THE CURSE OF SLEEPING BEAUTY
(a film review by Mark R. Leeper)
CAPSULE: In a really different and creative horror film
three worlds come together in an old mansion that seems
to bring together our world with a world of demons and
a third where the story of Sleeping Beauty is working
itself out. A modern man inherits the mansion and the
curse that goes along with it. The curse draws him into
a Grimm's fairy tale and a world of horror. Pearry
Reginald Teo directs a script he co-wrote with Josh
Nadler. This is a fantasy/horror film that is at least
as original and audacious as any horror film I have seen
this year. Rating: +2 (-4 to +4) or 7/10
You may remember the story of the Grimms' fairy tale "Sleeping
Beauty" if not from the Brothers Grimm than from the Disney
animated cartoon adaption of the story. (There are actually
several other versions.) Princess Briar Rose pricks her finger on
a spinning wheel spindle and falls into an apparently endless coma-
like sleep. There she remains until rescued by a handsome prince
who kisses her and awakens her back to life. THE CURSE OF SLEEPING
BEAUTY has (among other things) yet another pass at the story. But
it is just a part of the horror existing here. Thomas Kaiser
(played by Ethan Peck) inherits an old mansion that has been in his
family for decades. But it is the home of a curse on the family
that goes back something like nine centuries.
Under the title curse, Thomas must keep at bay the demons who haunt
the castle first in his dreams and later in more corporeal form.
And he must search for Briar Rose the beauty he sees appearing
asleep in his own dreams. Somehow he seems to be at the nexus of
at least three worlds, one in the modern 21st century, another in
the world of Grimms' fairy tales, and another in the dark
threatening world more grim than the grimmest of Brothers Grimms'
fairy tales. Well, fairy tales and horror have always had a close
connection. The story starts a little slow, but soon shakes that
off. One problem with the film is that there are characters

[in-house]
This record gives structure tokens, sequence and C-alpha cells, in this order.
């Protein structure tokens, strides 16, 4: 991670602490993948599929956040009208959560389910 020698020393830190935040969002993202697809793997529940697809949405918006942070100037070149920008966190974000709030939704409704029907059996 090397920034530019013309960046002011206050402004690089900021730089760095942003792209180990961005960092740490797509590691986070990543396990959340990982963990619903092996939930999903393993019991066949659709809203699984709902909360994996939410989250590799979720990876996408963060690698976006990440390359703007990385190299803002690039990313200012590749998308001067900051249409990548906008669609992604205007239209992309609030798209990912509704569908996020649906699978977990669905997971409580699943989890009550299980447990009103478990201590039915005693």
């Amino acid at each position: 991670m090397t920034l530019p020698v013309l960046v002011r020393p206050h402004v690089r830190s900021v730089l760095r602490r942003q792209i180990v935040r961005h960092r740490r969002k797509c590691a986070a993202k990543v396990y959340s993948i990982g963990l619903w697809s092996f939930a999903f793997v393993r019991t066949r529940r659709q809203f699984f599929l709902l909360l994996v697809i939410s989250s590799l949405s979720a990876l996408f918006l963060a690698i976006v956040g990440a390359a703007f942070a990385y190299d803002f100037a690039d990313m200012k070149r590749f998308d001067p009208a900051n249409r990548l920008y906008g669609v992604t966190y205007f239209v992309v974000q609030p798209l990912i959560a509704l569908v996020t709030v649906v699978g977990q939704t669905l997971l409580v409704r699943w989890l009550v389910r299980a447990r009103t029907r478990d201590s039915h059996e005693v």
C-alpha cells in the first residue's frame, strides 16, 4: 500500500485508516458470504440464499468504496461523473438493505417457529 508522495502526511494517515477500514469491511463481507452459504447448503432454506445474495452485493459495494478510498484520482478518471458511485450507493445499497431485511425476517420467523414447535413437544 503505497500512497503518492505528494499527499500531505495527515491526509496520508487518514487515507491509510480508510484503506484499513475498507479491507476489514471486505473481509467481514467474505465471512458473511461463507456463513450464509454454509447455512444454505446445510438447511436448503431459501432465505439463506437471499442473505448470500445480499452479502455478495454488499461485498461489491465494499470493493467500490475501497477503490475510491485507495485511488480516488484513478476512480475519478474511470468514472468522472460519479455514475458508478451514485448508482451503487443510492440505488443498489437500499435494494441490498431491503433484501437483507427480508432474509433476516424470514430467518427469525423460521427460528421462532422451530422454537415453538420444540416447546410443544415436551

talking in strange voices that are a little hard to understand.
This complicates deciphering the end of the story.
One of the real heroes of the film is production designer
Alessandro Marvelli who gives us an extremely spooky yet artistic
house with statues and mannequins: things that are human or maybe
just not quite. It just adds to a palpable chill. The fairy tale
lands are presented almost poetically like scenes from picture
One thing that stands out to anyone educated in STEM fields: we
have a computer whiz doing work on data found. He says his current
software re-uses logarithms that were used for a previous project.
Apparently nobody present knew a logarithm from an algorithm.
Mixing a fairy tale with what is mostly a horror film is an
audacious approach, but the script does not give the story time to
flesh out the two fantasy worlds. Still, the film is a fresh idea
in a genre where too many ideas are overused and stale. I rate THE
CURSE OF SLEEPING BEAUTY a +2 on the -4 to +4 scale or 7/10.
THE CURSE OF SLEEPING BEAUTY will be in theaters on May 13th and on
VOD and iTunes on May 17th.
What others are saying: <http://www.rottentomatoes.com/m/the_curse_of_sleeping_beauty/>
Mark R. Leeper
Copyright 2016 Mark R. Leeper
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